NEW YORK -- Big forces are bearing down on the private-label business in supermarkets.
ter & Gamble sues a retail customer in an apparent "we're not gonna take it anymore" message about copycat packaging.
Mass merchants are selling store brands like hotcakes. Wal-Mart Stores, with a full head of steam behind its strong store-brand program, says it will open another 100 supercenters, and Kmart Corp. may be poised to accelerate its store brands as well.
But that's all likely to help supermarkets' private-label progress in 1995, as far as Brian Sharoff is concerned.
"All of it seems positive for retailers' brands," said Sharoff, president of the Private Label Manufacturers Association here, in a talk with SN about the industry developments to watch.
For one thing, he predicted, national branders' attempts to erect roadblocks in the face of retailers' private-label aggressiveness could backfire, and instead send supermarkets more assuredly than ever down the path of image-building, premium store brands.
And the mass merchants' continued aggressiveness will drive savvy supermarket operators to sharpen their own store-brand programs, he added.
Here are some more of Sharoff's expectations about the forces shaping the private-label world right now.
SN: What do you think was the most important development in the course of this year regarding private label?
SHAROFF: I don't think we are going to know the most important development in 1994 until 1995. So what are the nominations?
One nomination is David Nichol's moving into the presidency of Cott, where he now has an entire organization to support a grand design, perhaps of expanding the beverage category and into other categories consistent with beverages.
Another possibility could be the decision by Oshawa and Metro-Richelieu in Canada to follow in the footsteps of Loblaw's President's Choice line, and offer turnkey programs of high-quality products and excellent packaging to retailers in America.
A third, which we don't know about yet, is the direction Kmart is going to take. We know Kmart is very sensitive to Wal-Mart's edge, it is possible that Kmart could do what Wal-Mart did a few years ago -- suddenly shift gears from a national brand mentality to a private-label mentality.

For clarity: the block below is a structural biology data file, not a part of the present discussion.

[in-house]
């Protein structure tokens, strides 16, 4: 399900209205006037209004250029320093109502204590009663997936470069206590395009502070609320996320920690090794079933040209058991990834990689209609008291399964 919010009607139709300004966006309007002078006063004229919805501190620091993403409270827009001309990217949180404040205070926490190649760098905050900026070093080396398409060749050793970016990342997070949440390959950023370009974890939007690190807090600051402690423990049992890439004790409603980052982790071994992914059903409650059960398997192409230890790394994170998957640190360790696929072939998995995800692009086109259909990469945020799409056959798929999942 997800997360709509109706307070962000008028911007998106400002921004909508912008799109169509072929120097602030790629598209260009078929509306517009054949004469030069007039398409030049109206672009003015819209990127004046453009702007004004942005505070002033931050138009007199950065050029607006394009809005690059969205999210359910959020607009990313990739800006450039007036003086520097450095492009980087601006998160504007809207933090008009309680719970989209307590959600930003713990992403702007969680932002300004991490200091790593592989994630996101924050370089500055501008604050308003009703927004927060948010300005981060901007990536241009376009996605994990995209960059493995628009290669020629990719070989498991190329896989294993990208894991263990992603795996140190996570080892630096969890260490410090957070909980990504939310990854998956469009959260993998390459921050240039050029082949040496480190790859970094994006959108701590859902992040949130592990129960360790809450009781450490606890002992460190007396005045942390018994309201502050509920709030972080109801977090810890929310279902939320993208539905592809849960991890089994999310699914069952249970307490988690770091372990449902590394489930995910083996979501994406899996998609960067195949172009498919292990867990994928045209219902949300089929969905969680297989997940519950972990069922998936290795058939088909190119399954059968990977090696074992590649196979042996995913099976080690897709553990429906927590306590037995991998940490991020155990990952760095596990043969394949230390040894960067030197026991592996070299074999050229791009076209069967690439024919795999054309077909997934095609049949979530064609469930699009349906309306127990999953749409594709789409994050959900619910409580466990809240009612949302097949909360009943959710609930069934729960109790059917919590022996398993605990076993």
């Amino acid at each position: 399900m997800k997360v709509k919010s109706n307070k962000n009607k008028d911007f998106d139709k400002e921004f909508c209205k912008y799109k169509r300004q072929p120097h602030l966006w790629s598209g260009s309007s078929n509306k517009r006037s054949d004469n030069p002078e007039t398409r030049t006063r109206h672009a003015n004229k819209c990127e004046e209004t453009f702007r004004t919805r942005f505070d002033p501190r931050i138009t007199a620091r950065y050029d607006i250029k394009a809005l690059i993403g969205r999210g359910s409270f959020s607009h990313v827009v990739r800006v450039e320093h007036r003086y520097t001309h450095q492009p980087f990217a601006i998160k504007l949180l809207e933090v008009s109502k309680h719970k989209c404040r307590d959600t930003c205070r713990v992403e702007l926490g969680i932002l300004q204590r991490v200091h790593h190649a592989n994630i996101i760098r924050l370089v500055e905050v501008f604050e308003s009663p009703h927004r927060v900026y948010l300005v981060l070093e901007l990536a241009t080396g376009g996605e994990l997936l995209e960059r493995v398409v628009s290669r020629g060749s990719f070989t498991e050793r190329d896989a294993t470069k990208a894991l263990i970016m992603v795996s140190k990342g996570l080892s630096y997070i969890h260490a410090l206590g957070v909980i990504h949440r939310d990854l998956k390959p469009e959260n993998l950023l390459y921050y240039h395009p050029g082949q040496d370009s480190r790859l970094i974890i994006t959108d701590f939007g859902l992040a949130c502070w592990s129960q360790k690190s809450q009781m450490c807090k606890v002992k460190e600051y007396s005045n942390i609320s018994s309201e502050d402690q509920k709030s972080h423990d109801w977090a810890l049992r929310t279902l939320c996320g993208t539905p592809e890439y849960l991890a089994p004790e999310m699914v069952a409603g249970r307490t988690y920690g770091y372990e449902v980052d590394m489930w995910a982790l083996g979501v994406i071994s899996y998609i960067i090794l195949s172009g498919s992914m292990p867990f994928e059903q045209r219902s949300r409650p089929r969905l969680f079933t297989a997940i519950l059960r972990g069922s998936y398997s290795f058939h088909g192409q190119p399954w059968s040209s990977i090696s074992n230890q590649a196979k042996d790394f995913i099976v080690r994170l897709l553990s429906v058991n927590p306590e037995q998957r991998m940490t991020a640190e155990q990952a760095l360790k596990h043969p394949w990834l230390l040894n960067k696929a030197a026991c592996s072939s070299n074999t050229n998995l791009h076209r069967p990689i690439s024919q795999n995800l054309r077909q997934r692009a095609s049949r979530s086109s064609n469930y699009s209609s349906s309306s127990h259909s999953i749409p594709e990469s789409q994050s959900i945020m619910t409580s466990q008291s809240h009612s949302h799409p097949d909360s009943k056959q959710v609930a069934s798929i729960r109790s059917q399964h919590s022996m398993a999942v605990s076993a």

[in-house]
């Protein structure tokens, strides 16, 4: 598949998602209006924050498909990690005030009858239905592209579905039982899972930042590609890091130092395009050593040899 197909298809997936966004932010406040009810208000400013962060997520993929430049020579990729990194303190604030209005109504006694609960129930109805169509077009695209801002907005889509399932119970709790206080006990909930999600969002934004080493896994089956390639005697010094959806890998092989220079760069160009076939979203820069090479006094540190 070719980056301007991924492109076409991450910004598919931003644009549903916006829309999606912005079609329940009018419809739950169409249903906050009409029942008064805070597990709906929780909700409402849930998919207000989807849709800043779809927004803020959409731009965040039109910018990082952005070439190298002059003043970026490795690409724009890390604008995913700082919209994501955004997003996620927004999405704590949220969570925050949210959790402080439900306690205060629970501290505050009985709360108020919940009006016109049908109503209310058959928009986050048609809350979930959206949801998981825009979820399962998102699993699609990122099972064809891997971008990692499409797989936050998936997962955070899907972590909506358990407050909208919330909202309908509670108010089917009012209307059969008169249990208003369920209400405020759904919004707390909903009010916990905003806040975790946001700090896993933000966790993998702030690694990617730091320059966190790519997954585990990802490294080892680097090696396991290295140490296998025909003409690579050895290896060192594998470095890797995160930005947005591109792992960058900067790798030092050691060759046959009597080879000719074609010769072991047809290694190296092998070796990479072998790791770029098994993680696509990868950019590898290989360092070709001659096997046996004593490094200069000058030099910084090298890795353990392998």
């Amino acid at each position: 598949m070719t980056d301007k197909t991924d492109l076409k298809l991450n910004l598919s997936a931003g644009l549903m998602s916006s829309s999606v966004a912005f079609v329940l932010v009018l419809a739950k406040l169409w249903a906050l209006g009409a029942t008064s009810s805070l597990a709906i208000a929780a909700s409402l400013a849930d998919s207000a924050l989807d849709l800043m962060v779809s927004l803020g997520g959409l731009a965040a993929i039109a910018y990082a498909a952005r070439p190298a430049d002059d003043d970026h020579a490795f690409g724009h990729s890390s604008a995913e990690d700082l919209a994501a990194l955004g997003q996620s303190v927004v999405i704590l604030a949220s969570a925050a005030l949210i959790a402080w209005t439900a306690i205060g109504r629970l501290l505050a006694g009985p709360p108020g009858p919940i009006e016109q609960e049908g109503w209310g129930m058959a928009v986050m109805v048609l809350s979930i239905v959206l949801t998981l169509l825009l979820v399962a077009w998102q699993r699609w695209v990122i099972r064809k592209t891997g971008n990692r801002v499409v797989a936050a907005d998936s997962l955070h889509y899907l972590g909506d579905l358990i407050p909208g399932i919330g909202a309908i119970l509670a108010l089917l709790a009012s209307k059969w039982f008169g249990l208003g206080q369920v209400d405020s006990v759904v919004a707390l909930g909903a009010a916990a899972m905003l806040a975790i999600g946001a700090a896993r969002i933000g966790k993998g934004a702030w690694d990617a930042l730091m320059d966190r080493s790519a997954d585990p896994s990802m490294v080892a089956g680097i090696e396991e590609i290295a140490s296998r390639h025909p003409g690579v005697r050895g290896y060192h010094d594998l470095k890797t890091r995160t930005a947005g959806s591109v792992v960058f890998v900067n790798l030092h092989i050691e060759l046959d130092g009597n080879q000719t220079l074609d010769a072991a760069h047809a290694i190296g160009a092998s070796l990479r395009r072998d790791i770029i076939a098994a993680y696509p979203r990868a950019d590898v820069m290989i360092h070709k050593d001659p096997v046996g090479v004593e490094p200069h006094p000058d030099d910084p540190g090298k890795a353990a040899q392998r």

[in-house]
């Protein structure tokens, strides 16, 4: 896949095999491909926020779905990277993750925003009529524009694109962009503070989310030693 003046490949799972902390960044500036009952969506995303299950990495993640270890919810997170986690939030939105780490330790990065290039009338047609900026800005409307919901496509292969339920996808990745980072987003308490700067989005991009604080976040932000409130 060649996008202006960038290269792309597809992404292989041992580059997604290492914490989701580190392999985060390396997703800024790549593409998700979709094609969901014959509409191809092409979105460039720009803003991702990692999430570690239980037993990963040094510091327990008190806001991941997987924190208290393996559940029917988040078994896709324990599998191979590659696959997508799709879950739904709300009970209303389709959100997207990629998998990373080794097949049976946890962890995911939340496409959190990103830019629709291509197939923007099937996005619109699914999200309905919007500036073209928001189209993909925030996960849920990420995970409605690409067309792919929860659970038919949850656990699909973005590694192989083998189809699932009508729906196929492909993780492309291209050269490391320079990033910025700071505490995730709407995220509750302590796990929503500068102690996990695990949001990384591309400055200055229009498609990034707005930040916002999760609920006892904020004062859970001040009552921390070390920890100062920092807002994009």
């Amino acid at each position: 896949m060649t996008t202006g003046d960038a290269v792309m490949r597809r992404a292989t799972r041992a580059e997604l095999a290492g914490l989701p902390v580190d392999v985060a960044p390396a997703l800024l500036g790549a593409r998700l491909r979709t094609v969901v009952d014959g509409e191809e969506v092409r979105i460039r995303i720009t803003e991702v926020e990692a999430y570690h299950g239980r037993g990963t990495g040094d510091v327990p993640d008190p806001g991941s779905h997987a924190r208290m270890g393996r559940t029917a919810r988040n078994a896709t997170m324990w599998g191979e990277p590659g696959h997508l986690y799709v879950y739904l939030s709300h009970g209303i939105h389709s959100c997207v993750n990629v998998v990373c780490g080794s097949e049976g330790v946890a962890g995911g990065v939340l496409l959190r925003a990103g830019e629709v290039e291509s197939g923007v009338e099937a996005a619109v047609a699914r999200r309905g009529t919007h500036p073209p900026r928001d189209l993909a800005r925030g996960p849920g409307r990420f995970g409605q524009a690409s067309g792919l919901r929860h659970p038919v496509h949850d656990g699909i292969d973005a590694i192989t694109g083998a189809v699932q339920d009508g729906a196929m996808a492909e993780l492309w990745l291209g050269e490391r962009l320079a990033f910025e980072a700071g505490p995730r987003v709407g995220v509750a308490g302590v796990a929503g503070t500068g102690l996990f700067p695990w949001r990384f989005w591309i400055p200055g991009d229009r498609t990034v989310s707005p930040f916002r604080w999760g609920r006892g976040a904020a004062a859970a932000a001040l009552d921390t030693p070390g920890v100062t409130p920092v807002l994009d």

A fourth possibility could be the scanning data published by Nielsen North America and Information Resources Inc., showing that private label grew by 31% in mass merchandisers.
That represented extraordinary growth. It could turn out to be the most important event of all in 1994. The ability of the Wal-Marts, Kmarts, Targets and others to move product is nationwide and quite significant. If they decide to do it in terms of private label, it changes all the rules of the game.
Clearly, Wal-Mart's decision to launch Sam's Choice was a landmark decision in 1993, and put tremendous pressure on all kinds of retailers. Wal-Mart going into Sam's Choice in such an aggressive way, and then announcing plans to open another 100 supercenters, is like saying, "By the way, we weren't kidding."
Generally, while there could be blips on the screen in terms of changes in data monitoring by Information Resources Inc. and Nielsen, I think the overall trends are highly positive.
SN: What are some specifics about the impacts of Wal-Mart's aggressiveness? SHAROFF: I think that what Wal-Mart does is extremely important to supermarkets. Wal-Mart's reputation as the lowest-cost retailer around has already caused the ripple effect of Efficient Consumer Response.
Every supermarket company has to look at their cost of doing business as reflected eventually in the profits they derive. Now the low-cost producer is coming into your neck of the woods, so you examine everything.
One of those things is private label, because Wal-Mart is known nationally, and their pricing on national brands is better than yours, and they have private label. Then you better decide what you are going to do that is different.
Is it fair to say that the increase in premium branding we've seen among retailers is due to Wal-Mart? Probably not.
If there had not been a Wal-Mart to challenge them, supermarkets would still deserve a lot of credit for looking at the relative importance of branded merchandise and their own brands in their stores. I think many have realized they needed to establish an image, and they decided to do it using the products that they carry. It's a fairly sophisticated decision for supermarkets in the U.S. to make.